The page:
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Talking to... Cedric Anselin

8 months ago By Sean Galea-Pace

A few weeks ago, I spoke to ex-Trawlerboy winger Cedric Anselin about his time with Lowestoft, struggles with mental health and what he's up to now.

Cedric Anselin is a name that should need no introduction around these parts. A tricky winger who began his career playing alongside all-time great Zinedine Zidane at Bordeaux, before making a substitute appearance in the 1996 UEFA Cup Final and later convincing Norwich City to pay £250,000 for his services in 1999; Anselin had an interesting career to say the least. After leaving the Canaries, Anselin had stints with Ross County, Cambridge United, Gravesend & Northfleet, Kings Lynn and Dereham Town before signing for Lowestoft Town in October 2008. Anselin played six times for the first-team and a further 11 games for the reserves during his time with the Trawlerboys.

After leaving football to spend more time with his family, Anselin suffered with mental illness in the years that followed and considered taking his own life. After getting through that dark time through professional help and love and support from friends and family, these days Anselin coaches young children about mental health and encourages them to speak out about their feelings. In addition to this important charity work, Anselin is also the player-manager of Sheringham FC in the Anglia Combination Division One and is often a guest on BBC Radio Norfolk to commentate on his former team Norwich City.

Greatest moment?
My greatest moment with Lowestoft would have to be gaining promotion from the Thurlow Nunn to the Division One North. I hadn’t ever won anything in local or non-league football so for me to be able to get promoted with Lowestoft was fantastic. We had a very good team, great team spirit and a good management team with a great guy in Craig Fleming being involved too. The training was perfect, we had Dave Carolan who was very professional and did a great job but mainly it would be the team spirit which helped us to go up.

Favourite team-mate?
It was Richard Woodrow, I really liked Woody. I knew him during my time at Norwich City when he was a young lad there and then when I came to Lowestoft he helped me settle into the team and he’s a very good lad.

What convinced you to sign for the club?
Flem called and explained to me his vision for the club and where he wanted to see Lowestoft go so that attracted me. Also, having known Flem from my time with Norwich City, I know he was a very driven person and I wanted to be part of his vision.

Where did you go after leaving Lowestoft?
I didn’t do too much after leaving the club as my ex-wife was giving birth to our first child at the time so I just wanted to spend time with my family and see my baby grow up. I was then an Assistant Manager at Cromer Town and Gorleston and I really enjoyed those experiences so I decided to do my coaching badges and moved on from there.

How much are you enjoying your current role with Sheringham?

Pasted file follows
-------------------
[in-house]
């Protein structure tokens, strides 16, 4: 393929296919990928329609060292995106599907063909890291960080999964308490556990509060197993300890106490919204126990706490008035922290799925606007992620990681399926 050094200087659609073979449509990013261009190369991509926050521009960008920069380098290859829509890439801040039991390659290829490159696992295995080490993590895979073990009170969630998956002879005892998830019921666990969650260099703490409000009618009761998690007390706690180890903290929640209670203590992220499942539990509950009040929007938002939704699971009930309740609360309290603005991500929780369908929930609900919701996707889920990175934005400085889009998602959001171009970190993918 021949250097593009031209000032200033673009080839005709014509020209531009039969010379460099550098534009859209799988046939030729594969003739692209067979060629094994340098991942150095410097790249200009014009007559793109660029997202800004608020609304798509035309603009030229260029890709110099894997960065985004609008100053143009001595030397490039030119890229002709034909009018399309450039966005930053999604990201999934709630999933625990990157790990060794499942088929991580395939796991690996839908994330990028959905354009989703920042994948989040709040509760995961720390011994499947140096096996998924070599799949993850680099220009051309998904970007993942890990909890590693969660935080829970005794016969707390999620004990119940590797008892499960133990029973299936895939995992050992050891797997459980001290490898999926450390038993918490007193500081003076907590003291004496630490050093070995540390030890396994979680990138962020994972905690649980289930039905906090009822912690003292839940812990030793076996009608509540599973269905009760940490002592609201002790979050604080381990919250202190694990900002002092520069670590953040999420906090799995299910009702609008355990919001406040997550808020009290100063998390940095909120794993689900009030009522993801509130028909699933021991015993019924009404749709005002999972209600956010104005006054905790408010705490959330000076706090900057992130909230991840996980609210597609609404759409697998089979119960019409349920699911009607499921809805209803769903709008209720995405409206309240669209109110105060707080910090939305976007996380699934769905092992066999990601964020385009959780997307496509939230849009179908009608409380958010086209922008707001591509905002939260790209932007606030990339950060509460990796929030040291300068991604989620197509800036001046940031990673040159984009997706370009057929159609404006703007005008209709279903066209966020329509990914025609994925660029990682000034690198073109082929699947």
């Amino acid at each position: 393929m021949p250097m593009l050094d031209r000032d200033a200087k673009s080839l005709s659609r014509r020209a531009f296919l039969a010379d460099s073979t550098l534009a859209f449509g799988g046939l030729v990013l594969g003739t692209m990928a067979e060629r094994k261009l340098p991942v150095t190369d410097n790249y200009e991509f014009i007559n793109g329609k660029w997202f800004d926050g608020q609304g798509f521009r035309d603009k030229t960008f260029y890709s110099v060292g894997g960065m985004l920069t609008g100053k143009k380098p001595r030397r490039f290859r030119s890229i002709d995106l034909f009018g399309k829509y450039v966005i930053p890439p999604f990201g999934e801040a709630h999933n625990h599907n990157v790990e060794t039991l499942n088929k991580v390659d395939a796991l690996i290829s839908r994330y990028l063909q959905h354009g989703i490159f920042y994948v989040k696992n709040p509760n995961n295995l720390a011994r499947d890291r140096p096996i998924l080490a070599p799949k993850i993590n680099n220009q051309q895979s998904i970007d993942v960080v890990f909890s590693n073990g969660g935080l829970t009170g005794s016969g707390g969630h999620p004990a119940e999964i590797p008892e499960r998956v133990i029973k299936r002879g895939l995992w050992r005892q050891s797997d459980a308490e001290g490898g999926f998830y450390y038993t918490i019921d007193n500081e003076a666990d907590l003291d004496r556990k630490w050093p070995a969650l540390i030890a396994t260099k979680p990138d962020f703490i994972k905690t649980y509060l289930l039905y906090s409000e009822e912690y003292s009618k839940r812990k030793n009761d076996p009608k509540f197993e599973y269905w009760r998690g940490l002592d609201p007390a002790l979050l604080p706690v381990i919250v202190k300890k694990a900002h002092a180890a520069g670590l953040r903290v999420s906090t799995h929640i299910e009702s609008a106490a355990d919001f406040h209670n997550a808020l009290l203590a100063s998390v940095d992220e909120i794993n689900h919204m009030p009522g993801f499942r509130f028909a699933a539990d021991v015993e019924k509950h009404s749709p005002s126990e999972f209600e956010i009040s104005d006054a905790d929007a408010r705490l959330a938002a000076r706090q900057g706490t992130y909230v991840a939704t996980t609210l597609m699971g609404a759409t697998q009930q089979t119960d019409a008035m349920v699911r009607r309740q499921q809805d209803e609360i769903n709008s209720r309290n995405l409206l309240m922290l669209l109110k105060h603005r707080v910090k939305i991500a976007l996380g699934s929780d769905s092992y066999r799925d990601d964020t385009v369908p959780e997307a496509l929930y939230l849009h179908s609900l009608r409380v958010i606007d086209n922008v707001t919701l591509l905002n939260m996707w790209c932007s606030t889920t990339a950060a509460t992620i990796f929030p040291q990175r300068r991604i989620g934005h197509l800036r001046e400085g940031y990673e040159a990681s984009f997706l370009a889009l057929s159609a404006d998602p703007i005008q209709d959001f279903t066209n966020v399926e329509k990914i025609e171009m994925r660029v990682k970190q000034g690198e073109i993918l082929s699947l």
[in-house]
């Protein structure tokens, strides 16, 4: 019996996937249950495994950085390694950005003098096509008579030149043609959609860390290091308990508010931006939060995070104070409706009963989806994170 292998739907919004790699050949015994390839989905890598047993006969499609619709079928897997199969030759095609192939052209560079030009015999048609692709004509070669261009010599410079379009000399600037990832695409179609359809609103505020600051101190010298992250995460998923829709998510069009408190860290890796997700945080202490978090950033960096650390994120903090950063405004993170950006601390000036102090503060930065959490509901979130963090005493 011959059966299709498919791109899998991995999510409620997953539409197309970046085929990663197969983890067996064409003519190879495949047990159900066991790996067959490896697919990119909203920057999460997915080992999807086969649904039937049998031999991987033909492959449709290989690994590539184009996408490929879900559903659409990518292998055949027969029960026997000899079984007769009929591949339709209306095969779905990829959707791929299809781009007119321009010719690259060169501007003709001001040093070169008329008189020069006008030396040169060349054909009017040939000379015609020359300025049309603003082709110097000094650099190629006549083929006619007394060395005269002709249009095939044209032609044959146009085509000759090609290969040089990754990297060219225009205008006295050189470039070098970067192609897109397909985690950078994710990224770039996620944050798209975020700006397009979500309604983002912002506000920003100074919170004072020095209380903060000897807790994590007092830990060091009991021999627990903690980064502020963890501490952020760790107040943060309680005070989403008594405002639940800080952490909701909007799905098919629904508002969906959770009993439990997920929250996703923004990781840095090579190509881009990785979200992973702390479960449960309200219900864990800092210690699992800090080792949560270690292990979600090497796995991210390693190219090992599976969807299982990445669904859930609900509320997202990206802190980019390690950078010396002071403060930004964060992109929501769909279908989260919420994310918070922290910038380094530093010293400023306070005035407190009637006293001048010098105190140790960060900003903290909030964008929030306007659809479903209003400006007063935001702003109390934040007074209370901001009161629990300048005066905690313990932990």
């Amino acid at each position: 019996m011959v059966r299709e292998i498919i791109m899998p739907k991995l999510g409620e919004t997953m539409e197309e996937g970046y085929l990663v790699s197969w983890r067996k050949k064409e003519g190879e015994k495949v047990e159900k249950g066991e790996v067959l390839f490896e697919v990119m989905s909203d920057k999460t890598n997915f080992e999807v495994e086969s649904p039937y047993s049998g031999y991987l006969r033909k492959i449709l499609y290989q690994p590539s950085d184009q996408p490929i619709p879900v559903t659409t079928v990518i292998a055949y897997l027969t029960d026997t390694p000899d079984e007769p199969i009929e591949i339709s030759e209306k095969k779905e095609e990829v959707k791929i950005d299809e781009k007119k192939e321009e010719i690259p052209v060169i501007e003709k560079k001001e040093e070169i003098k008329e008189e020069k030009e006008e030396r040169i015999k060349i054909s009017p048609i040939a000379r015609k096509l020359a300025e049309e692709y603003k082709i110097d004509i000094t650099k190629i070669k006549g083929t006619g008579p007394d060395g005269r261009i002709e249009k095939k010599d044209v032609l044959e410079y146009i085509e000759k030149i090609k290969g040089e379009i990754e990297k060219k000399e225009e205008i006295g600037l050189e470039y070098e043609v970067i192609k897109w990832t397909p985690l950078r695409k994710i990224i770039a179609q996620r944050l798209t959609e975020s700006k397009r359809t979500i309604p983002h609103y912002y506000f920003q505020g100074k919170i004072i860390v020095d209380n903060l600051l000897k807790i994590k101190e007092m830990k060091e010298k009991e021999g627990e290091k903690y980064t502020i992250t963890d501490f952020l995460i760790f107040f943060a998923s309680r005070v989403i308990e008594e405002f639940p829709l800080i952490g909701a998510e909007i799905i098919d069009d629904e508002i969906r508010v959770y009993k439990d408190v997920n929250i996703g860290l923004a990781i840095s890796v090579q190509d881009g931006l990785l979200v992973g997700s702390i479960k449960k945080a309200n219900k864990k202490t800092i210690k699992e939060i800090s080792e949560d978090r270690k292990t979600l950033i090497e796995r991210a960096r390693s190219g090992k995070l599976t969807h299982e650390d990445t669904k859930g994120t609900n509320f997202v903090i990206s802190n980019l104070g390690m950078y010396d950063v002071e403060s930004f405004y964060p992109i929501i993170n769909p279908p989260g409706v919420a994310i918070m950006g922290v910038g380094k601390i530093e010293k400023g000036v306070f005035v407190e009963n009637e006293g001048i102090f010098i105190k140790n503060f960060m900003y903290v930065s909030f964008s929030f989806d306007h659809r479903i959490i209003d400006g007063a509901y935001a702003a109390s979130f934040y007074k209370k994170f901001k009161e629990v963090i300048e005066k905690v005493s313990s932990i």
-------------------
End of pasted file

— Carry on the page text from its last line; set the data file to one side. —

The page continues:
At the start when I signed in 2016 I was only going to be a player. It’s well-documented that I suffer with depression and I just wanted to come back playing where I am free in my mind and happy on the football field. I started to enjoy the game again and find that buzz and the manager asked me if I wanted to stay on for another season and I agreed. The manager said that he wanted me more involved with the management side of things and to be alongside him but I told him I needed to play and he was happy to let me be a player-manager. Unfortunately, two months ago I snapped my ACL so I can’t really play for the remainder of the season but I’m still in touch with the team because I am the Assistant Manager so for me it’s quite good.

As you say, your struggles with mental health and depression are well-documented and you are doing lots of good work to help combat the problem. How important do you think it is that you can share your story and help others that are in the same situation?
I’ve suffered for 14 long years and I always said I was a good actor and was good at hiding it. When you are so close to taking your own life, a fraction of a second and the light of my phone saved me and the phone call I made after that to my good friend Clarke Carlisle and without him I wouldn’t be here. I think there came a time where I had to start to open up and not be ashamed so I did my first article and from there it’s been a snowball. It’s my mission and my duty now to try and be the voice and help as many people as I can. If by me opening up it saves one person’s life then it will be worth it, it’s something that’s very close to my heart and I try and do as much as I can.

Going back to football, what do you feel the biggest difference is from playing for Norwich City to playing in the Lowestoft Town team?
I think it’s the mindset and the discipline. Football is football at the end of the day but the only difference is the tactical approach to the game. I think the way players approach the game tactically and technically is the only difference. It’s not so much about the tempo or anything like that, it’s all about the mindset and being disciplined.

Could you sum up Lowestoft in three words?
Good family club.

A big thank you to Cedric Anselin for his time and for giving a such an interesting and open interview. I wish him and Sheringham FC all the best for the rest of the season.

Samaritans (116 123) operates a 24-hour service available every day of the year. Alternatively, you can email Samaritans at jo@samaritans.org.

Updated 19:48 - 27 Dec 2017 by Sean Galea-Pace

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